Dispatches from the Front Lines of the Housing Wars

As a follow-up to a May 30 story on the Bay Area’s housing frenzy, the Examiner asked readers to contribute first-person accounts of their efforts to purchase a home. The following was my submission which was printed in the hard copy edition as well as online.

In 1997, San Francisco’s housing crunch was the best thing that ever happened to us.

We had outgrown our one-bedroom apartment in the Richmond District ($820 a month). Our life could no longer be contained in the 800 square feet we called home, and Jim’s freelance marketing consulting business wasn’t exactly going to thrive in a home office that was literally in a closet. It was time to move up to a two-bedroom apartment.

One Sunday, while perusing the classifieds over lattes at our local coffee house, it occurred to us that the skyrocketing rents in The City meant we could probably own a house elsewhere in the Bay Area with the same monthly payment – or so we thought.

Jim and I (ages 28 and 31), made well into six figures annually. But even before we talked to a mortgage banker, we knew any housing in a decent neighborhood in The City would be out of reach. After eight years of living in San Francisco, we were forced to start looking in Bay Area suburban hell.

An enthusiastic agent began showing us homes we could get for our minuscule preapproved $265,000 mortgage loan: a beat-up condominium in San Bruno under the flight path of planes from San Francisco International airport; a smelly, dirty town-home in a gang-infested area of Daly City. For two months we looked at homes, and as the prices got higher, the housing options only got worse.

In early 1998, we grew tired of looking and took a short vacation in a nearby rural area. The day we were to return home, Jim and I walked past a local real estate office on Main Street.

Just for kicks, I scanned their window filled with local housing market info: “Three bedroom house with workshop and two-car garage on one-half acre: $109,000.

I burst out into tears. There we were, working our asses off, stressed out, tolerating rude apartment neighbors who stole our laundry, terrifying bicycle commutes to my downtown job, and Jim’s daily three-hour commutes to the Silicon Valley. After some long conversations about where our lives were headed, Jim and I agreed Bay Area life wasn’t living.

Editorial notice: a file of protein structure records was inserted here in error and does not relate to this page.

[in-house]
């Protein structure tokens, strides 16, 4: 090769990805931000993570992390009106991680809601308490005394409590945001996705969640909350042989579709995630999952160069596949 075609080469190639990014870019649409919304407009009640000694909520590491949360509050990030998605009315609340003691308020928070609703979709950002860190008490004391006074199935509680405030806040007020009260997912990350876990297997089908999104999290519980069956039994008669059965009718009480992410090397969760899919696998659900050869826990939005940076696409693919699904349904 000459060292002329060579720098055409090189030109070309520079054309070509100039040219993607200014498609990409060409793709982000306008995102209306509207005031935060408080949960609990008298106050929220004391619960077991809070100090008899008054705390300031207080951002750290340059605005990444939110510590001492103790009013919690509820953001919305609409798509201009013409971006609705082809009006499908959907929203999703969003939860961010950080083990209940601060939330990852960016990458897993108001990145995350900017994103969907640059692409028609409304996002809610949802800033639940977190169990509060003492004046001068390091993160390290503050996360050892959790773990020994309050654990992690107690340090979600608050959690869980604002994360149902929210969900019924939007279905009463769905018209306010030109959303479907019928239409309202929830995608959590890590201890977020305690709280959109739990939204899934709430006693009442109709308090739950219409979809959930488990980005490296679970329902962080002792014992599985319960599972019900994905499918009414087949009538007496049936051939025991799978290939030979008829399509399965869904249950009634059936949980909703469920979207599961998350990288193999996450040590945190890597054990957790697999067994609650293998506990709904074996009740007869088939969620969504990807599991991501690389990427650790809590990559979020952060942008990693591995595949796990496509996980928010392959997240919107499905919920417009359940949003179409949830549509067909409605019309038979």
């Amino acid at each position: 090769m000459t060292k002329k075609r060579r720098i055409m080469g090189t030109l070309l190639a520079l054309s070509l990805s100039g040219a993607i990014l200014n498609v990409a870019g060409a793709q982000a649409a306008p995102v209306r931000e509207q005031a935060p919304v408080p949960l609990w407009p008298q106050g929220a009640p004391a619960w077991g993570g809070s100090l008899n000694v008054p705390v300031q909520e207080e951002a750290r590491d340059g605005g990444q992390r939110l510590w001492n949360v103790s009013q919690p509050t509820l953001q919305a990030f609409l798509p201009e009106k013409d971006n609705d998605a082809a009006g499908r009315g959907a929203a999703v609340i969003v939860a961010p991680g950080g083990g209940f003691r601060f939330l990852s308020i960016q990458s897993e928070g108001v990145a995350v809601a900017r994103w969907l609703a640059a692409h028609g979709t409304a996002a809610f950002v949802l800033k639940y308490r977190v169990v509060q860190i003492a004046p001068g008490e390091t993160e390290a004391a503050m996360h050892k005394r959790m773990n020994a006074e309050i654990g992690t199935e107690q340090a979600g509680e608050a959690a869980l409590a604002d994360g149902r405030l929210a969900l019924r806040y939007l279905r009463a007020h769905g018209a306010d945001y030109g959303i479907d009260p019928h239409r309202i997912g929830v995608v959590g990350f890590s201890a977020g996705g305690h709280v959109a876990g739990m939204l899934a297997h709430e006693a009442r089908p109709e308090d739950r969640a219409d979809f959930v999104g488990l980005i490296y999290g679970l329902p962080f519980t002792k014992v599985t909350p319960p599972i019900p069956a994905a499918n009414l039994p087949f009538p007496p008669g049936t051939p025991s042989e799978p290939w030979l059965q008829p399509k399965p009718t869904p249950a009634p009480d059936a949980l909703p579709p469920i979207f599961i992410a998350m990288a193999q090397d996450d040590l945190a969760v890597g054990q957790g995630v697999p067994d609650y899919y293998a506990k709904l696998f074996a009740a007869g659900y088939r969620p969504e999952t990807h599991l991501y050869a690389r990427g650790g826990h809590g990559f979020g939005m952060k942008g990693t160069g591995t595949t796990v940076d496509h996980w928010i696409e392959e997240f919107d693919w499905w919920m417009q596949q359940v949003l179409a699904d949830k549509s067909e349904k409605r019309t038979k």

During the next six months, we plotted our escape. We wrote a business plan for the start-up that would provide an income. We found a local real estate agent and scanned her web site for homes. In the end, we took ownership of a four-bedroom home on a one-half acre, along with a significant business loan from the local bank. All this for much, much less than if we had simply purchased a Bay Area town home.

It’s been more than a year now. Our business is flourishing, and our little garden out back is starting to blossom. Jim and I work together at home and take lunch breaks outside beneath the trees with our dog. Of course, our income is quite modified, and we have limited choices of entertainment and cuisine.

But we love how our neighbors look out for one another, strangers smile and say hello on the street, children say “please” and “thank you” and buildings remain free of graffiti. The act of human beings actually caring about their community more than makes up for this little town’s shortcomings.

San Francisco is still geographically close enough to visit on a weekend, and as the adage goes, it’s a nice place to visit, but we sure wouldn’t want to live there (again).

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